A related fact: minority poverty rates are high. The white rate fell from 13% in 2012 to 10% in 2018, the Hispanic rate from 26% to 18%, and the black rate from 27% to 21%. Fewer people in poverty is good and that's why we like economic growth. It trims the poverty population. But a lot of minority households are still poor and many are poorer than these numbers indicate. You may be tired of being reminded by this author that federal poverty lines are absurdly low, but here's a striking example: if you, your partner, and your two children had more than $25,465 in total income in 2018, you had too much income to be included in the poverty population. Pass the yams, please, and no, I am not making this stuff up.**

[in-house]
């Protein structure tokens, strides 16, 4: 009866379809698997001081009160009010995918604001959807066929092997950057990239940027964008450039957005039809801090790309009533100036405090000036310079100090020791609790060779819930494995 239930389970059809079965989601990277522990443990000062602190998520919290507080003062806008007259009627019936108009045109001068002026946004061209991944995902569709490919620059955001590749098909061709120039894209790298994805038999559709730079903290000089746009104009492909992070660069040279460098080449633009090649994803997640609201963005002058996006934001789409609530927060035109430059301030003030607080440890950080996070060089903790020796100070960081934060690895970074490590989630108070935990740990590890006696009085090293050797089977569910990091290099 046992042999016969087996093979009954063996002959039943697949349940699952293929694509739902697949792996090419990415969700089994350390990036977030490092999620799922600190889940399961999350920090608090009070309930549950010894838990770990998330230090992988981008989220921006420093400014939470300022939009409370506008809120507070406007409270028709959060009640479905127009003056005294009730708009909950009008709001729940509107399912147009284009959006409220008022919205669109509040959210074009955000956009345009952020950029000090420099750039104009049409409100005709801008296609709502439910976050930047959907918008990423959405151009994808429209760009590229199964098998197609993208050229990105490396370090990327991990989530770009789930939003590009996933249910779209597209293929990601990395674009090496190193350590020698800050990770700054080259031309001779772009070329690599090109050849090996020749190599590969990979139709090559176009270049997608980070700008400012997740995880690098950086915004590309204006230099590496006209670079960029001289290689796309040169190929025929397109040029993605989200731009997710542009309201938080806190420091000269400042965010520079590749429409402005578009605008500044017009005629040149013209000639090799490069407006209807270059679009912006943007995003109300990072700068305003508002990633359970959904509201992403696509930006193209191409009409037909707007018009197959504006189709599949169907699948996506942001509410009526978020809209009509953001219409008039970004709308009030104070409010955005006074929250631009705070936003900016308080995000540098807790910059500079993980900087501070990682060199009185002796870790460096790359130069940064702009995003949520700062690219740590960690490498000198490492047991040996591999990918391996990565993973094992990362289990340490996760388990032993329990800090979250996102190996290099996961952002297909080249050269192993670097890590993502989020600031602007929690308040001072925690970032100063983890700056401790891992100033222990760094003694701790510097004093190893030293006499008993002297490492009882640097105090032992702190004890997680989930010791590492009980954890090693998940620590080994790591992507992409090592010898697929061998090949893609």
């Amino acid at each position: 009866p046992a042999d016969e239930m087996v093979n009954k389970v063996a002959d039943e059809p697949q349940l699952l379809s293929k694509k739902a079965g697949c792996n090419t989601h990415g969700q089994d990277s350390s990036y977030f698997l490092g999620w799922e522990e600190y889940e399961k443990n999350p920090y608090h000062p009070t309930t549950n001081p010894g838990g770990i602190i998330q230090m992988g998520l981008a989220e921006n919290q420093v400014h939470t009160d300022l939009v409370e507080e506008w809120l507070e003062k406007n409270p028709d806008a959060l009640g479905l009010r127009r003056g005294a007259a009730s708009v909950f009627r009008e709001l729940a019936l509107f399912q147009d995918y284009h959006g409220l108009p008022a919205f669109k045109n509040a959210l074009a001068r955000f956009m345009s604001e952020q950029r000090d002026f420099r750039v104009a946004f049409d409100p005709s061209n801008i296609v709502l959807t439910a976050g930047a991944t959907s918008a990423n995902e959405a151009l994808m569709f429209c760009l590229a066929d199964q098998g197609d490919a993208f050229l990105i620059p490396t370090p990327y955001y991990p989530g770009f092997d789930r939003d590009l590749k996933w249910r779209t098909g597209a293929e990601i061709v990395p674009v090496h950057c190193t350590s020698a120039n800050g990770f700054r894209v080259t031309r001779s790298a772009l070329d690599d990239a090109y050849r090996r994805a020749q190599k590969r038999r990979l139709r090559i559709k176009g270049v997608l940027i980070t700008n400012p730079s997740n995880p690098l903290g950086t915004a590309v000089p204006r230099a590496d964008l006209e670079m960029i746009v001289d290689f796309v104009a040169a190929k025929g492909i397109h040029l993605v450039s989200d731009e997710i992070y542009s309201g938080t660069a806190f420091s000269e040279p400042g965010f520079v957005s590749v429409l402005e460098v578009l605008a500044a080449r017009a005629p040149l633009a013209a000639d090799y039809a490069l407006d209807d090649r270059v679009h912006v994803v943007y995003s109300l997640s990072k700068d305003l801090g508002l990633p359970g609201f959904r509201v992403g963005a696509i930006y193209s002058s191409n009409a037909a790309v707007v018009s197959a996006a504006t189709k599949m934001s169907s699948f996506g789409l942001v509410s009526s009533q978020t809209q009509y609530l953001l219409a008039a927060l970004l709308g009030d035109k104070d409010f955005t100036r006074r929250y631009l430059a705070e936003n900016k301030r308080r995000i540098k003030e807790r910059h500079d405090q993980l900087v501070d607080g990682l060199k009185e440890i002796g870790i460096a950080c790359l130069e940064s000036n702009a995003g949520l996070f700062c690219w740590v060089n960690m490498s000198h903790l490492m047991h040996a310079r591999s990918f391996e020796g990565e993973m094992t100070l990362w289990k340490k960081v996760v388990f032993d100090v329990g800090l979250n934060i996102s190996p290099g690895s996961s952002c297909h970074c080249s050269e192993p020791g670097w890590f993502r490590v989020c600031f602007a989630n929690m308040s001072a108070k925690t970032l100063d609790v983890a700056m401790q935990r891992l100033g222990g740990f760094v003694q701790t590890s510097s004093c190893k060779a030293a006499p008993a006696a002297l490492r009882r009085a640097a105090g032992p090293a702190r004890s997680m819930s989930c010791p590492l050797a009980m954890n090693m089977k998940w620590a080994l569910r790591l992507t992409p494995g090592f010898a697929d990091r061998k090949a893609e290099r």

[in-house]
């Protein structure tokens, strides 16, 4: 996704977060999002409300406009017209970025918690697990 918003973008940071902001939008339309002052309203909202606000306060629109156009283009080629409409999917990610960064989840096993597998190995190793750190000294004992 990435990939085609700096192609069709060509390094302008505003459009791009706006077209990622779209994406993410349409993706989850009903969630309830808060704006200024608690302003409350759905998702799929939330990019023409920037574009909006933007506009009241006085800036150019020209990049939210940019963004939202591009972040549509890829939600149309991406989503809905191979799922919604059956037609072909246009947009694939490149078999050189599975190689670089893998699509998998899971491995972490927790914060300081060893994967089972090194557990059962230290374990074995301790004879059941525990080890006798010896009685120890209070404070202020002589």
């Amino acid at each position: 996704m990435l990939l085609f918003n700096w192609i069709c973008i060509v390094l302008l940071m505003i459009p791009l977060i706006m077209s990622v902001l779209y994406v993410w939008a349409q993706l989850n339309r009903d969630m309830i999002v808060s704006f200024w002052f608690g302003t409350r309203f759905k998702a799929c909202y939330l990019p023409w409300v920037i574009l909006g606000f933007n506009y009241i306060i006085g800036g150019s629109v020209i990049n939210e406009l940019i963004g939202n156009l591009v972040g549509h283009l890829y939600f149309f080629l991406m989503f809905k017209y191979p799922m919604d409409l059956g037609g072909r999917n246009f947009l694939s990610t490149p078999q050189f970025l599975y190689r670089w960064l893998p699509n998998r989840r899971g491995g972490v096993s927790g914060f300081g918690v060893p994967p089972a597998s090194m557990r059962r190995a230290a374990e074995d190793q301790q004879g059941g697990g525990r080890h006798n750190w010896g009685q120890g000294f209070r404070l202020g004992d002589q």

More bad news. The wealth gap, which is already large, may be growing. Wealth includes savings, investments, real estate and other assets that people own. If wealth holdings are substantial enough, they bolster people's feelings of economic security. More wealth makes it easier for people to get through hard times and provides resources that parents mobilize--sometimes in criminal ways--to improve opportunities for their children. Higher unemployment means less income and makes it difficult to amass wealth. So does low pay. The Great Recession eroded the assets of many families. In the recovery period, the rich recovered speedily, but many Americans did not. This was especially damaging for minorities whose wealth holdings were often already tiny to nonexistent. People's savings and other assets took a permanent hit from the Great Recession and the inequitable economic recovery. An ACLU study concluded that by 2031 black families will have 40% less wealth than they would have had without the Great Recession and whites 31% less.